One notes that after Perry confesses to being violent in his first session with Dr. Reisman, he never returns. If Perry has a problem, Dr. Reisman is not the therapist he needs. She got him to admit to his violent behaviors but at the cost of losing him as a patient. One understands that a profession that has increasingly become feminized will not be able to deal with very many male patients—most especially those with a more sadistic bent.

From Dr. Reisman’s perspective Perry is evil. Period. End of story. He is irredeemable and untreatable. Perhaps he is untreatable by her, but is he really untreatable by any therapist? The possibility does not seem to cross her mind.

In truth, the good therapist is playing out a rescue narrative. Perhaps it’s a narrative of her own making. Perhaps it’s a narrative she learned in grad school. But she sees her role as rescuing abused women from evil men. Thus, of breaking up marriages and homes.

She is trapped in the narrative and cannot see reality. As one of the therapists noted in the New York Magazine article, Dr. Reisman shows no concern for Celeste and Perry’s two children. It’s nice to think that Celeste must save herself from the evil within her home, but don’t you think that Celeste would consider what was best for her children? Is it conceivable that Celeste would abandon her children to such a man in order to hide in a new apartment by herself? If she takes them along, it will be impossible for him not to find out where they are.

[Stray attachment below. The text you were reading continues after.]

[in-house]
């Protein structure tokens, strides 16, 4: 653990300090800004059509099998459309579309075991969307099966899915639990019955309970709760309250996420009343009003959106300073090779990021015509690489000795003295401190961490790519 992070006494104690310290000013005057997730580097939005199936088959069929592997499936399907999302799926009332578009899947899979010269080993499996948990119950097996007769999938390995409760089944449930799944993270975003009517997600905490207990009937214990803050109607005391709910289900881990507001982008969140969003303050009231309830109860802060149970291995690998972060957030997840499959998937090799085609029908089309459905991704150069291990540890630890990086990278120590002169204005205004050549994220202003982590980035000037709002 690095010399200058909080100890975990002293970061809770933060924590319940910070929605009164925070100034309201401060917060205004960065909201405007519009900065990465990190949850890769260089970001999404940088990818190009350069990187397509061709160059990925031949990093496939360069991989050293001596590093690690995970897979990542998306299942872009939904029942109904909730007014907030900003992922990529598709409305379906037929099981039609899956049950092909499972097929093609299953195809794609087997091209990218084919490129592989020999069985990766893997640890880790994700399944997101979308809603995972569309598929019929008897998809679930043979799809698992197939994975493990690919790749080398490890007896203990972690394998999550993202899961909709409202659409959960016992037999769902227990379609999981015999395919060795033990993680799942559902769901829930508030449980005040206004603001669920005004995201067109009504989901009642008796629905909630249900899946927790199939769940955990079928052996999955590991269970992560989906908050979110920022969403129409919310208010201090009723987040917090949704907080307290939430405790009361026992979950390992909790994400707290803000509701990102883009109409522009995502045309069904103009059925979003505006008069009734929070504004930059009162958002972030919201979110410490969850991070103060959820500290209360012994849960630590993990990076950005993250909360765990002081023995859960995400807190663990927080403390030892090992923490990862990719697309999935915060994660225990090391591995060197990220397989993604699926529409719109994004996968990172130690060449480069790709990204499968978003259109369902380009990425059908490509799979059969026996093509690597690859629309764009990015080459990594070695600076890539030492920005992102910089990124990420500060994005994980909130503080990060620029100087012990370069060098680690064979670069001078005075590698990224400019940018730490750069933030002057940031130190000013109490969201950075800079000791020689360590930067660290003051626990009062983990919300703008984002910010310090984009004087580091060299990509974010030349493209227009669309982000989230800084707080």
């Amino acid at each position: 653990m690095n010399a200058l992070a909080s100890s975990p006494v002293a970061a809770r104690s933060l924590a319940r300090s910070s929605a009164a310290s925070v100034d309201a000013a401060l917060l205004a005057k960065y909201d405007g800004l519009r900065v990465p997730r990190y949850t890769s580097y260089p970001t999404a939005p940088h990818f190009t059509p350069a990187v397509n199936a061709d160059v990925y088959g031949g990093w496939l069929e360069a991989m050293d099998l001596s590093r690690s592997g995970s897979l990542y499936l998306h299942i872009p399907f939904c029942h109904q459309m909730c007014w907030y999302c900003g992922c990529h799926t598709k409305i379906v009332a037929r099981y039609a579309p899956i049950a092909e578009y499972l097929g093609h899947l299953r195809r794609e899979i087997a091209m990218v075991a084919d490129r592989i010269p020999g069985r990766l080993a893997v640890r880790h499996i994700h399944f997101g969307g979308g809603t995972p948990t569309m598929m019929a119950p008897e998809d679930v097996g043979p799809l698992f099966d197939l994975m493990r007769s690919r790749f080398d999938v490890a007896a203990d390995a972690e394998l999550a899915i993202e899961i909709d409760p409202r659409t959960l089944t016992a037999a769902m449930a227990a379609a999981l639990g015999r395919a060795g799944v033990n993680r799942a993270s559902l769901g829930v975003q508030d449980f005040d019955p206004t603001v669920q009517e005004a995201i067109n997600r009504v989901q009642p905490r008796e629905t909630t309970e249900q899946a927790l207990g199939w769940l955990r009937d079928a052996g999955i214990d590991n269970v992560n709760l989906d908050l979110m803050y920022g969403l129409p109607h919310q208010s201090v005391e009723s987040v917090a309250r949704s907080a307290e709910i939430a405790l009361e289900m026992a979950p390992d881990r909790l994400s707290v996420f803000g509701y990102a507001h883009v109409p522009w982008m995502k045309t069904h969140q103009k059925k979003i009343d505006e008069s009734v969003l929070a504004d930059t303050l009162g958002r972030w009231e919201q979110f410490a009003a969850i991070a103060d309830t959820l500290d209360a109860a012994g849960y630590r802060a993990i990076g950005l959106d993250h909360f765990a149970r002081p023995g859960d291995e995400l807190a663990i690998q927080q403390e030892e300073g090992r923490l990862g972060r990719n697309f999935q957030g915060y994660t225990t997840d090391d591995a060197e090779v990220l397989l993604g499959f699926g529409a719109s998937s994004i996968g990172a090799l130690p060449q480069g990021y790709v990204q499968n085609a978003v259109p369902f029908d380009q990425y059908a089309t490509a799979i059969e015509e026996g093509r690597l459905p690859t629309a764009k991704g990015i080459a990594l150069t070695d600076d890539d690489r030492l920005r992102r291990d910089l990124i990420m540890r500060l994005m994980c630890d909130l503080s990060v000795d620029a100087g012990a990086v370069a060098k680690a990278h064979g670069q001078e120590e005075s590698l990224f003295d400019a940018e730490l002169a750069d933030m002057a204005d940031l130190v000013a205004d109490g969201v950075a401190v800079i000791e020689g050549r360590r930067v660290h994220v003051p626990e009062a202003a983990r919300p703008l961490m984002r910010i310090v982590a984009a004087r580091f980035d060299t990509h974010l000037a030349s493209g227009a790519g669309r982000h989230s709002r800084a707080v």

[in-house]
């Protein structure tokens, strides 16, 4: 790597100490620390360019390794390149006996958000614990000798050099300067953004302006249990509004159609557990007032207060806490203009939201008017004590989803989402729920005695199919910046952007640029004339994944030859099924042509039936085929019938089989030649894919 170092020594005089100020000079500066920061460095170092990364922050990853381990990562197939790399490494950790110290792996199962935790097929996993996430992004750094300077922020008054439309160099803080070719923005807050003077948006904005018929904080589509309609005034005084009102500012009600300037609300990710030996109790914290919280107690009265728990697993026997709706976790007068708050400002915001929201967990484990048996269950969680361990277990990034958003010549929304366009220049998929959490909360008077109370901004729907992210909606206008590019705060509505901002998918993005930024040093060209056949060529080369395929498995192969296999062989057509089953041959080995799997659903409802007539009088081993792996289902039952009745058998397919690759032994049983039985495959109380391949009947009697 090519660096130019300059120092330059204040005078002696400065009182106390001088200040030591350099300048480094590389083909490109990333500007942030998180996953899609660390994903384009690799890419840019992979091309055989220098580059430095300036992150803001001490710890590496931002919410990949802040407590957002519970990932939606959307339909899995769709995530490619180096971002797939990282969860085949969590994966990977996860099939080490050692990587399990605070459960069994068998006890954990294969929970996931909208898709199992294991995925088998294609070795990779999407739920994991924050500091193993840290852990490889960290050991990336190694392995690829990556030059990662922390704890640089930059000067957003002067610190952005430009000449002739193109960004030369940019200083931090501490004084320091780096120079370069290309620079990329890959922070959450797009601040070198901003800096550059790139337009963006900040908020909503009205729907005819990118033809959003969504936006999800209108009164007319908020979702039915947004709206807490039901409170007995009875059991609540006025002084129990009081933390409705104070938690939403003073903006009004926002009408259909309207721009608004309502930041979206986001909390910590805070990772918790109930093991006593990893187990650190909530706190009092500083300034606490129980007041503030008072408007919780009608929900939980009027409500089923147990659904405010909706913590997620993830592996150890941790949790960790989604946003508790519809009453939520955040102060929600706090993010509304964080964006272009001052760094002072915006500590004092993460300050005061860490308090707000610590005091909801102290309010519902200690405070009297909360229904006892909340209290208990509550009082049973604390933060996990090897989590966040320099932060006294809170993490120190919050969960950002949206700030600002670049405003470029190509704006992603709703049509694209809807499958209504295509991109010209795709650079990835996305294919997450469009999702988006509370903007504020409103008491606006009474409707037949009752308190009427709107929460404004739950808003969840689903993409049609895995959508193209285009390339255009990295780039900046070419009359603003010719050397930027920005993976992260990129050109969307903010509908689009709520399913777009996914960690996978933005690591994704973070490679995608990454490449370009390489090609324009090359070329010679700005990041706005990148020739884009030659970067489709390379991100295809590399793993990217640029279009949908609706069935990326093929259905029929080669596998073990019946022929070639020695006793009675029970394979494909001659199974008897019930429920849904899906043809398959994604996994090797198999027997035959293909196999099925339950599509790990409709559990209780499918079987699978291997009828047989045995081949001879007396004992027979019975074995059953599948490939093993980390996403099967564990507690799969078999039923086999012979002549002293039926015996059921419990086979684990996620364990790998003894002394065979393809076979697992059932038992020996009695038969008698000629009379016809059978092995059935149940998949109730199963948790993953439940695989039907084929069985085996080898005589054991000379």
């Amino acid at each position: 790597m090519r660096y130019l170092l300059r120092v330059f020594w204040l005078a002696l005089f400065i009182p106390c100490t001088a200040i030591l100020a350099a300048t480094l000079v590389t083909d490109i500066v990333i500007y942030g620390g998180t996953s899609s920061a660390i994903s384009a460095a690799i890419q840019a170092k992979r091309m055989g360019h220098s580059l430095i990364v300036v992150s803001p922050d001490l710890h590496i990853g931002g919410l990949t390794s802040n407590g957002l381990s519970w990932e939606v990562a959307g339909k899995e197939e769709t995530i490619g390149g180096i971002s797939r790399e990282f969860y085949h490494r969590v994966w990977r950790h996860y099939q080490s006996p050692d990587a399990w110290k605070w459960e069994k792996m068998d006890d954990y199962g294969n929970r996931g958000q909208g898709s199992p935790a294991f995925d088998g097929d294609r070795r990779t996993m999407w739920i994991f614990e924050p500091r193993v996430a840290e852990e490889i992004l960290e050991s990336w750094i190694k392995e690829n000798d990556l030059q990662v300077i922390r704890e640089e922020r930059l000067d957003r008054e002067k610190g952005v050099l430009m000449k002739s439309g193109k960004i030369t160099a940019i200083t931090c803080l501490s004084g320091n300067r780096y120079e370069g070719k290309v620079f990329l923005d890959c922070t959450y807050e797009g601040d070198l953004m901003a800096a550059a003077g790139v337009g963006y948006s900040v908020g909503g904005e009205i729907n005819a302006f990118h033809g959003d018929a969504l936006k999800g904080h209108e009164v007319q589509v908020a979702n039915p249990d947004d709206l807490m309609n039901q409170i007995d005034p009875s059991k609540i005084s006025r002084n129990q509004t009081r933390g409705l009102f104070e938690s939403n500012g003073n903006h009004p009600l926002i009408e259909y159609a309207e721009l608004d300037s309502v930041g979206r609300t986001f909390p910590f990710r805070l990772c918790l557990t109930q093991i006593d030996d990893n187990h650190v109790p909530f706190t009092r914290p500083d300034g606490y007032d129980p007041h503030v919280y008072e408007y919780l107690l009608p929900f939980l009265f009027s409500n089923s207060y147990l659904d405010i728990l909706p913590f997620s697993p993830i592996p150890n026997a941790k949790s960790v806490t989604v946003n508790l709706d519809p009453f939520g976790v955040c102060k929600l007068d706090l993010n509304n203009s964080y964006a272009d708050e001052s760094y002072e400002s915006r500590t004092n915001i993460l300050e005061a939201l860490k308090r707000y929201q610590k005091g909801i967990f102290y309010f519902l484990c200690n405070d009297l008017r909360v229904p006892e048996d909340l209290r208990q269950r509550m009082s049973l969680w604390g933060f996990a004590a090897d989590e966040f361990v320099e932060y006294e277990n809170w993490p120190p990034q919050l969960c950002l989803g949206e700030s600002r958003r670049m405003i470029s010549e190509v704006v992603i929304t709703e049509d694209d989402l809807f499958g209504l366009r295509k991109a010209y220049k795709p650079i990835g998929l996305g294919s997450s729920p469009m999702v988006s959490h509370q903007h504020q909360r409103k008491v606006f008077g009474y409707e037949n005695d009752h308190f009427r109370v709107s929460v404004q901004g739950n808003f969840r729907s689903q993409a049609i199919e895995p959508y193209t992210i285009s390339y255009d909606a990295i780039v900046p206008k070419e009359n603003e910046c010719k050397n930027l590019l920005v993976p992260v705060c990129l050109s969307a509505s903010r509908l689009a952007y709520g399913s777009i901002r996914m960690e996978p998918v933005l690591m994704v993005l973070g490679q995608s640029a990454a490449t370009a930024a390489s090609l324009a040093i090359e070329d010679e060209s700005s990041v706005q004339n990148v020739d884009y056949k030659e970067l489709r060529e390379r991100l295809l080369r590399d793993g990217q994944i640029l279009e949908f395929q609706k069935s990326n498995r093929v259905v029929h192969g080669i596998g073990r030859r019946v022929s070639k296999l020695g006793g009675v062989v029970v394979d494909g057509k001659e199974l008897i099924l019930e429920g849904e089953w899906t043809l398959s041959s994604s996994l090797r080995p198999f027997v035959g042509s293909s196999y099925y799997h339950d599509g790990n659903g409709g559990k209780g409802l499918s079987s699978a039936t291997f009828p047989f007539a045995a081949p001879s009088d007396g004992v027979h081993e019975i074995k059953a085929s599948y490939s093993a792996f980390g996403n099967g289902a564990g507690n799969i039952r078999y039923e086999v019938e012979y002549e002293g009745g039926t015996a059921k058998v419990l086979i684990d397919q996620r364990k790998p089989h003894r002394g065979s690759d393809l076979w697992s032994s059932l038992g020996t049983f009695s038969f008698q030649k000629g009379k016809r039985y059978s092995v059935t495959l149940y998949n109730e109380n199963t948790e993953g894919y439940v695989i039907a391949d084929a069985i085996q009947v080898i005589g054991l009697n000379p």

Of course, men like Perry do exist. Some men are so abusive that a woman has no other choice but to pack up and leave. Mercifully the number is extremely small, but, to be fair, any woman who is dealing with such a man should seek legal counsel, an order of protection and even personal security. And, why not try to have him indicted for assault?

Admittedly, that sounds naïve, but if Perry is really that bad the best place to deal with the problem is with the police and the court system, not with a therapist. One understands that they are woefully inadequate in dealing with such problems, but still it is better than to run off and hide. Dr. Reisman is telling Celeste to play it for the drama, to pack up and leave, the better to save her life.

If a therapist were dealing with Perry directly—evidently Dr. Reisman is too afraid to do so— he might tell this domestic abuser that if his little secret gets out, his professional reputation will be destroyed… as well it should be. Not so much because Celeste should do so, but because this is an option. It might very well cause him to come to his senses. Since Perry is presumably a successful businessman, one suspects that he values his reputation. Of course, a lawyer might tell him the same thing. Given that a lawyer can file charges or request an order of protection, his words might have some weight.